Allegheny blackberry

(Rubus allegheniensis)

Conservation Status
Allegheny blackberry
  IUCN Red List

not listed


N5 - Secure

SNR - Unranked


not listed

Wetland Indicator Status
  Great Plains

UPL - Obligate Upland


FACU - Facultative upland

  Northcentral & Northeast

FACU - Facultative upland


Allegheny blackberry is a 2 to 7 tall, erect, perennial bramble that rises from a taproot. It often forms loose colonies. It is the most widespread and often commonest tall blackberry in Minnesota.

A series of biennial stems are sent up from a perennial base. In the first year the stems do not flower and are known as primocanes. Primocanes are semi-erect, unbranched, up to 12 long, and deep green with a reddish or brownish tinge. They have vertical grooves giving them an angled appearance. They have scattered prickles and are usually hairless but occasionally have scattered glandular hairs near the tip. The prickles are straight or nearly straight, up to long, have a broad base, and have a sharp tip that can easily tear skin.

Second year stems are known as floricanes. Floricanes are arching and reddish-green. They have vertical grooves giving them an angled appearance. They have scattered prickles and are hairless or have appressed hairs. They do not get any longer but produce short lateral branches with a few leaves and a terminal flower or cluster of flowers. They are not glaucous and do not reroot at the tip. The prickles are straight or slightly hooked, up to long, have a broad base, and have a sharp tip that can easily tear skin.

The leaves are alternate and deciduous. Primocane leaves are typically palmately divided into 5 leaflets, rarely 3 leaflets. At the base of each leaf stalk is a leaf-like appendage (stipule) that is linear and ¼ to long, though usually no more than long. The terminal leaflet is egg-shaped to elliptical, 3¼ to 5¼ long, and 1½ to 3½ wide. It tapers to a long point at the tip with concave sides along the tip. It may be rounded, heart-shaped, or tapered at the base. The upper surface is thinly hairy. The lower surface is velvety-hairy. The margin has fine, sharp, forward-pointing teeth. It is on a long leaflet stalk. The lateral leaflets are similar but smaller. The 2 adjacent lateral leaflets are on shorter stalks, the remaining 2 leaflets are on even shorter stalks. The leaflets are no more than twice as long as they are wide.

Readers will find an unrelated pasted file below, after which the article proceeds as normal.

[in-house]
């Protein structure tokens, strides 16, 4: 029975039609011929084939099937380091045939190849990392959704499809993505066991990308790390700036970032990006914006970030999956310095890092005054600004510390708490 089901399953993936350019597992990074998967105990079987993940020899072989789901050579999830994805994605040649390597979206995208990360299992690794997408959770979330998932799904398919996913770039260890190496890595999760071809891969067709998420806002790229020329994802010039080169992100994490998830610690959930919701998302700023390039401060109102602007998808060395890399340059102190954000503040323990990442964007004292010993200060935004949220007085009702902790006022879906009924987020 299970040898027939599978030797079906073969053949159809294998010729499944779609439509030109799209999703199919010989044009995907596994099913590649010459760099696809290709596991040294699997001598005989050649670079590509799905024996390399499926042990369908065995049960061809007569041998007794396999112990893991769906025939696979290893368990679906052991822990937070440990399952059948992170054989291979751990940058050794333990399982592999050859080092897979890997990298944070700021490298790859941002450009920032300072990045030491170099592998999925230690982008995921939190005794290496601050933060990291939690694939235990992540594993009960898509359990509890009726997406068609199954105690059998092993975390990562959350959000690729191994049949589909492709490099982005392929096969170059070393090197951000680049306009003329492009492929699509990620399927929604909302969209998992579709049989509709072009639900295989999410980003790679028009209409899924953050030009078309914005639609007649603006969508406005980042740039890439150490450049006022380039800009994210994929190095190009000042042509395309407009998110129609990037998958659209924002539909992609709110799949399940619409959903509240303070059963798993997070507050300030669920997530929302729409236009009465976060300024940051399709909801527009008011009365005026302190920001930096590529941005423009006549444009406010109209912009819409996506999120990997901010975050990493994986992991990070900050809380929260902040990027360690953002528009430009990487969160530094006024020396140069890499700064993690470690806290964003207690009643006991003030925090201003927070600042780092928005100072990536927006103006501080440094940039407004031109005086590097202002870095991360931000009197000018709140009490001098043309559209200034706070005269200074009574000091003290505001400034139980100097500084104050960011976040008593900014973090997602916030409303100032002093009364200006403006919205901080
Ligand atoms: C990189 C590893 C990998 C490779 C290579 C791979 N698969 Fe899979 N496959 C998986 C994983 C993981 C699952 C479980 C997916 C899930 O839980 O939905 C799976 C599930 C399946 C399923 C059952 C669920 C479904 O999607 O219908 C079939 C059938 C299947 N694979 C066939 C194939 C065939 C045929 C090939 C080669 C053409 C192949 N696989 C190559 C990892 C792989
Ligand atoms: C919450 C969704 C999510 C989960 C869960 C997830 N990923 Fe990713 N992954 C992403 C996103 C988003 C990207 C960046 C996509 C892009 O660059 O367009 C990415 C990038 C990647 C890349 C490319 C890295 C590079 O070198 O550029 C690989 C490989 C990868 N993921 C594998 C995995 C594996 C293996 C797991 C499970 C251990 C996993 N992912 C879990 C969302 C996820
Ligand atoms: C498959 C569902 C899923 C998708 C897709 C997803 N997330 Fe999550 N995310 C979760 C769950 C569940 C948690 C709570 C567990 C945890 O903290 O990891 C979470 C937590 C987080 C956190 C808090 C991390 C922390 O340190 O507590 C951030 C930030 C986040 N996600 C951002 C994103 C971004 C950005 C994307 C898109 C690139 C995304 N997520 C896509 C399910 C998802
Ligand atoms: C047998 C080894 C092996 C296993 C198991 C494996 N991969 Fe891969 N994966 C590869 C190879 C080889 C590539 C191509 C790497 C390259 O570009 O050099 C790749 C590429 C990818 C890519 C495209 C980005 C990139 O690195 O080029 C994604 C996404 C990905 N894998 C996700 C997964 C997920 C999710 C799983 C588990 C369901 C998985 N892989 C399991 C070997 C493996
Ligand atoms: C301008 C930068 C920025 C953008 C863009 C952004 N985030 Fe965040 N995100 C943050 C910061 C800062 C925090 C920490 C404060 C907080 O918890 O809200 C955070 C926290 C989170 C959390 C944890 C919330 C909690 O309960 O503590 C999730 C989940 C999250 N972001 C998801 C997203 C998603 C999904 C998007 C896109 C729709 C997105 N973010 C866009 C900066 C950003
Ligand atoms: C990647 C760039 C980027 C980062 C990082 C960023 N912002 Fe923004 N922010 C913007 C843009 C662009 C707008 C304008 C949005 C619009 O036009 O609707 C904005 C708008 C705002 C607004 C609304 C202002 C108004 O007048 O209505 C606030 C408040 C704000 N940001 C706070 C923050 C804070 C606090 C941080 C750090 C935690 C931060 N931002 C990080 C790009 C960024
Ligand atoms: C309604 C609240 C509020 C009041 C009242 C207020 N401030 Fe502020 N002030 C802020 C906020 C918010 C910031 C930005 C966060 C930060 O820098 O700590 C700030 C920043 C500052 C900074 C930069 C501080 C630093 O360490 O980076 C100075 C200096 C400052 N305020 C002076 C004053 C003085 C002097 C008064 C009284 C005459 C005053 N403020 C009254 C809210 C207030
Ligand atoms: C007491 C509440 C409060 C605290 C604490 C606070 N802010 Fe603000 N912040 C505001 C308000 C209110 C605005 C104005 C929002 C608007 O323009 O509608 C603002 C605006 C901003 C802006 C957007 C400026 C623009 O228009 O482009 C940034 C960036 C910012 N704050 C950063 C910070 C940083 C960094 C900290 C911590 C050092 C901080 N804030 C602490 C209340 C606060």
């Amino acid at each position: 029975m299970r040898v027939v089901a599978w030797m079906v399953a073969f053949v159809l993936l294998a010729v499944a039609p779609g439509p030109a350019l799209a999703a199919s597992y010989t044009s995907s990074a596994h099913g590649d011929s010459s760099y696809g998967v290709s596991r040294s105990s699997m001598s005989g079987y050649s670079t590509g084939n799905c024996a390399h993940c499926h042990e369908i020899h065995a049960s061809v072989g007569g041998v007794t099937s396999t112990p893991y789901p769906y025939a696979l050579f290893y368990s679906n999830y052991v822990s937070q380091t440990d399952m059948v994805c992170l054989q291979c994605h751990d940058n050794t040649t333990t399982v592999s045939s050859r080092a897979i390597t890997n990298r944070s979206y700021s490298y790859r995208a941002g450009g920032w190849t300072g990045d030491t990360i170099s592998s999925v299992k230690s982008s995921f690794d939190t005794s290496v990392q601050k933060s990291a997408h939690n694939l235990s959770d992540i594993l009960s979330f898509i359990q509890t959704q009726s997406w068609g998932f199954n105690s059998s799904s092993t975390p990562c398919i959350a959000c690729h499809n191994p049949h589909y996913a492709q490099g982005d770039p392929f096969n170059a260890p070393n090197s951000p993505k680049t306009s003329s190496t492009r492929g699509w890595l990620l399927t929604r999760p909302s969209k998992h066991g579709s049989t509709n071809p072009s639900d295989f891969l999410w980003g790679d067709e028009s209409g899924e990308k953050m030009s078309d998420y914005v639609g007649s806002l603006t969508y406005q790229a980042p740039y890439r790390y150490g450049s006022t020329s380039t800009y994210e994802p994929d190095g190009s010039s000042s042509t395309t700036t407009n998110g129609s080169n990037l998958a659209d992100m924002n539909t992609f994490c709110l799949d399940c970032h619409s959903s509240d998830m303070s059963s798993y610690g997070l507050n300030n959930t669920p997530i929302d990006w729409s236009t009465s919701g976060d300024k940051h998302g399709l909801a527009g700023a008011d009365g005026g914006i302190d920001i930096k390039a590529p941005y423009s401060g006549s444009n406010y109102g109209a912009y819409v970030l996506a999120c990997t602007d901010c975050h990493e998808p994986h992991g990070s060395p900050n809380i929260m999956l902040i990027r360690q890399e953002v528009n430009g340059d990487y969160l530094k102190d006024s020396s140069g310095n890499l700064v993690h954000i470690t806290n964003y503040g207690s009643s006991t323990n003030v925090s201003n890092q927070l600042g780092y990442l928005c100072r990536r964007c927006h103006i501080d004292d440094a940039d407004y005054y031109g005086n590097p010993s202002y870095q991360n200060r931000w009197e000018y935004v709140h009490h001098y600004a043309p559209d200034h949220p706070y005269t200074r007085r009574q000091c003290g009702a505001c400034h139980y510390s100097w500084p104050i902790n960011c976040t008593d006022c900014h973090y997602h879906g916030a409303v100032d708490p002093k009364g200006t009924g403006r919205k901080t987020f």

Floricane leaves are similar to primocane leaves but are typically divided into 3 leaflets, not 5.

The inflorescence is an unbranched, elongated cluster (raceme) with 7 to 25, typically 9 to 14, stalked flowers. It is cylinder-shaped, 3 to 8 long, 1 to 2¾ wide, much longer than wide, and extends well beyond the leaves. The stalk of the cluster (peduncle) and the stalks of the individual flowers (pedicels) have numerous conspicuously gland-tipped hairs.

The flowers are 1 to 1 across. There are 5 green, triangular-shaped sepals, 5 white, elliptical to egg-shaped petals, and many stamens. The petals are longer than the sepals. There is little or no fragrance.

The fruit is a juicy, short, cylinder-shaped, 5 16 to long, 5 16 to 11 16 wide aggregate of multiple drupelets. It is initially white or green, later turning red, eventually turning almost black when it ripens. It matures late July to early September. When the fruit is picked it does not separate easily from its core.




2 to 7; arching canes up to 12 long


Flower Color




Similar Species


Black raspberry (Rubus occidentalis) stems are round, not grooved or angled. The leaf stalks are hairless. The inflorescence is a dense, flat-topped or convex cluster of 3 to 7 flowers. The stalks of the individual flowers have some fine hairs but no glandular hairs.

Oldfield blackberry (Rubus alumnus) inflorescence is 2 to 4 wide. The sepals are longer.